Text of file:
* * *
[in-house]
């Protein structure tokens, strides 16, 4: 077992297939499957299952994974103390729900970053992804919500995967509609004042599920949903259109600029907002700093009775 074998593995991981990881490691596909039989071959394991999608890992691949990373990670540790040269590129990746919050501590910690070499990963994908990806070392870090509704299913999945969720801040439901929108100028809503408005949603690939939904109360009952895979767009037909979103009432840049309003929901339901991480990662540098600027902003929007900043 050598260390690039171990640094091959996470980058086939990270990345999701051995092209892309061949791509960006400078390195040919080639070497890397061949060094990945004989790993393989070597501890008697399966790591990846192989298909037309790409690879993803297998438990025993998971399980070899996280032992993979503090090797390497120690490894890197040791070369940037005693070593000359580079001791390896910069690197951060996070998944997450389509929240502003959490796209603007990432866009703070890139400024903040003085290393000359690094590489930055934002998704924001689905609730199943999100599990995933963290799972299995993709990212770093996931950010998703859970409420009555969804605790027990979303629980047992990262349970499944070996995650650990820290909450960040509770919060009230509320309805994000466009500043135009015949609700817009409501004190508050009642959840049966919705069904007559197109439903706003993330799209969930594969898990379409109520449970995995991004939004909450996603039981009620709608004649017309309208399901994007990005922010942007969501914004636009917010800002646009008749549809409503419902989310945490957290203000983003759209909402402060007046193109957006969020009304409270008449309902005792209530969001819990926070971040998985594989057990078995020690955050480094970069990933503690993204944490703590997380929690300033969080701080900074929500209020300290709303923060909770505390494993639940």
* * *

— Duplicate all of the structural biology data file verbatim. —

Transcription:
[in-house]
């Protein structure tokens, strides 16, 4: 077992297939499957299952994974103390729900970053992804919500995967509609004042599920949903259109600029907002700093009775 074998593995991981990881490691596909039989071959394991999608890992691949990373990670540790040269590129990746919050501590910690070499990963994908990806070392870090509704299913999945969720801040439901929108100028809503408005949603690939939904109360009952895979767009037909979103009432840049309003929901339901991480990662540098600027902003929007900043 050598260390690039171990640094091959996470980058086939990270990345999701051995092209892309061949791509960006400078390195040919080639070497890397061949060094990945004989790993393989070597501890008697399966790591990846192989298909037309790409690879993803297998438990025993998971399980070899996280032992993979503090090797390497120690490894890197040791070369940037005693070593000359580079001791390896910069690197951060996070998944997450389509929240502003959490796209603007990432866009703070890139400024903040003085290393000359690094590489930055934002998704924001689905609730199943999100599990995933963290799972299995993709990212770093996931950010998703859970409420009555969804605790027990979303629980047992990262349970499944070996995650650990820290909450960040509770919060009230509320309805994000466009500043135009015949609700817009409501004190508050009642959840049966919705069904007559197109439903706003993330799209969930594969898990379409109520449970995995991004939004909450996603039981009620709608004649017309309208399901994007990005922010942007969501914004636009917010800002646009008749549809409503419902989310945490957290203000983003759209909402402060007046193109957006969020009304409270008449309902005792209530969001819990926070971040998985594989057990078995020690955050480094970069990933503690993204944490703590997380929690300033969080701080900074929500209020300290709303923060909770505390494993639940």